September 13th, 2011
We’ve been talking about moving to a new city. To be honest, it’s something we’ve been talking about for years. Since we haven’t left Richmond yet, it’s doubtful that we’ll ever leave. I’m worried that we will talk about it forever, too scared of change to actually do it. In the meanwhile, we will suffer from feeling like we’re living in limbo, never becoming comfortable enough to settle down here because of the tiny chance that we might pack up and leave.
Anyway. Plano, Texas landed on our list of potential cities. Knowing nothing about it, I began my research by looking at it on a map.
The first thing I noticed was the uniformly spaced grid. Major roads are approximately one mile apart. This might not be surprising to anybody who lives west of the Appalachian mountains, especially if you’re familiar with square townships created as a result of the Land Ordinanace of 1785. But where I’m from, no suburbs are arranged on a grid. The streets are dynamic, or curvy. Much space is wasted.
Upon zooming in, I noticed something even more fascinating. At every major intersection, there is a shopping center. Hubs of commercial activity are never more than a mile away! Coming from a suburb where you can’t walk anywhere, the layout of Plano is very appealing.
Critics might accuse this type of suburban development as boring, but I think it’s perfect. It allows residents to have their own slice of land, but in a dense enough fashion to support walkability. And of course, the organized grid satisfies my appetite for order. There are one or two areas around here that resemble this style of development, but most of the suburbs surrounding Richmond are more capacious with unnecessarily large residential lots and buffers of undeveloped space between neighborhoods.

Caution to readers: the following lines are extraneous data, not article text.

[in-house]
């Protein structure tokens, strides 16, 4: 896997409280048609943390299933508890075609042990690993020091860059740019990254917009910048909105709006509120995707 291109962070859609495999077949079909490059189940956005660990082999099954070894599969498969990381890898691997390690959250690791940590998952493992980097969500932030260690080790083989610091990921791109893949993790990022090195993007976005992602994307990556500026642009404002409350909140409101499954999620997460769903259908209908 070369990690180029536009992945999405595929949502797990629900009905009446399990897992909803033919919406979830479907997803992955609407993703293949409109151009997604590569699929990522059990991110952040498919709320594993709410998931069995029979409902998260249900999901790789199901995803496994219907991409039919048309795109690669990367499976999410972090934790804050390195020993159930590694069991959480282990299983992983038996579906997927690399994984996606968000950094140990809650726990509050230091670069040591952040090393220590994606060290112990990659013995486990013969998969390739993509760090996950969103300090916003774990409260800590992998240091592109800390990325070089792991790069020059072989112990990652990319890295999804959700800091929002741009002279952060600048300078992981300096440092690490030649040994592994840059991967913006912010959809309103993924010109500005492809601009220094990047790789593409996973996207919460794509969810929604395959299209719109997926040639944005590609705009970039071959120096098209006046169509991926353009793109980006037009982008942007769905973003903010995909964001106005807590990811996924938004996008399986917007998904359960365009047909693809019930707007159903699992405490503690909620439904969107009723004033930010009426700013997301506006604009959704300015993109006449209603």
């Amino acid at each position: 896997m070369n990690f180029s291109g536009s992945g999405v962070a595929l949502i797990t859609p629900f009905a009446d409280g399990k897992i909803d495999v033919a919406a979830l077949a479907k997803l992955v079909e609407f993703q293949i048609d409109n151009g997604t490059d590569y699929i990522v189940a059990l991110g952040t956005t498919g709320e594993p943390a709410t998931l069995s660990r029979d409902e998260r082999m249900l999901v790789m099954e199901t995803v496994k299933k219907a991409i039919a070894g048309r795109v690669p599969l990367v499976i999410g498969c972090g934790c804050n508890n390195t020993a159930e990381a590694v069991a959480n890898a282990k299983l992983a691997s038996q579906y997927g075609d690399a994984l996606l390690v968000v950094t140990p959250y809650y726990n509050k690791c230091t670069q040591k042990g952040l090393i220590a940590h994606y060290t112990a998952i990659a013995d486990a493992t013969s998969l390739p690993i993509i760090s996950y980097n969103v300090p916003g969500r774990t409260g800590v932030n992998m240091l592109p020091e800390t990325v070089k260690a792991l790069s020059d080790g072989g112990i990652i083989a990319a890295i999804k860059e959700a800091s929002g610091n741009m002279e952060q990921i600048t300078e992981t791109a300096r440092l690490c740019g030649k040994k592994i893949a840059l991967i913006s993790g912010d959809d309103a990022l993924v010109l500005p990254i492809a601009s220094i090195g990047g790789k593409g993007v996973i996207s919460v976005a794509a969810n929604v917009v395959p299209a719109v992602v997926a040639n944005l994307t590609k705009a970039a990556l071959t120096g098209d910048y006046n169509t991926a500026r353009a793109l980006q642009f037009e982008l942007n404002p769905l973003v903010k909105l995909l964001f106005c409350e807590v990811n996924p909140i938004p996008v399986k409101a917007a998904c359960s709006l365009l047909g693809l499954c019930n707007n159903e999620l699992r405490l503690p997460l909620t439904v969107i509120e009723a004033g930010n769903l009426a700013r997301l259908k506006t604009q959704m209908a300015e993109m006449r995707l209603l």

May 5th, 2008
Has it become trendy to dislike suburbs?
There is a scene in the movie Juno that satirizes suburbs by showing images of McMansions in a series, presenting to the audience their conspicuous similarities. Several people in the audience snickered as they realized the joke, even as we sat in a big box theater in our own similarly amorphous suburb.
Suburbs are a relatively new approach to land use, only becoming a possibility after World War II with the availability of FHA loans and the growth of the Interstate Highway System. Many of the recorded problems with suburbs since their inception nearly sixty years ago are being resolved. Densely developed housing (including the increasing popularity of condominiums and townhomes) and a mix of housing types offered at a range of costs prevent segregated social classes. Job opportunities in suburban areas are increasing, alleviating traffic to and from the central city during rush hour and rather, dispersing it over a larger geographic area. Home owners are conscious of the design and character of their house and are demanding unique styles. Planners are triumphing in local governments, developing ordinances that will enforce smart growth. In general, people care about the future of their neighborhood.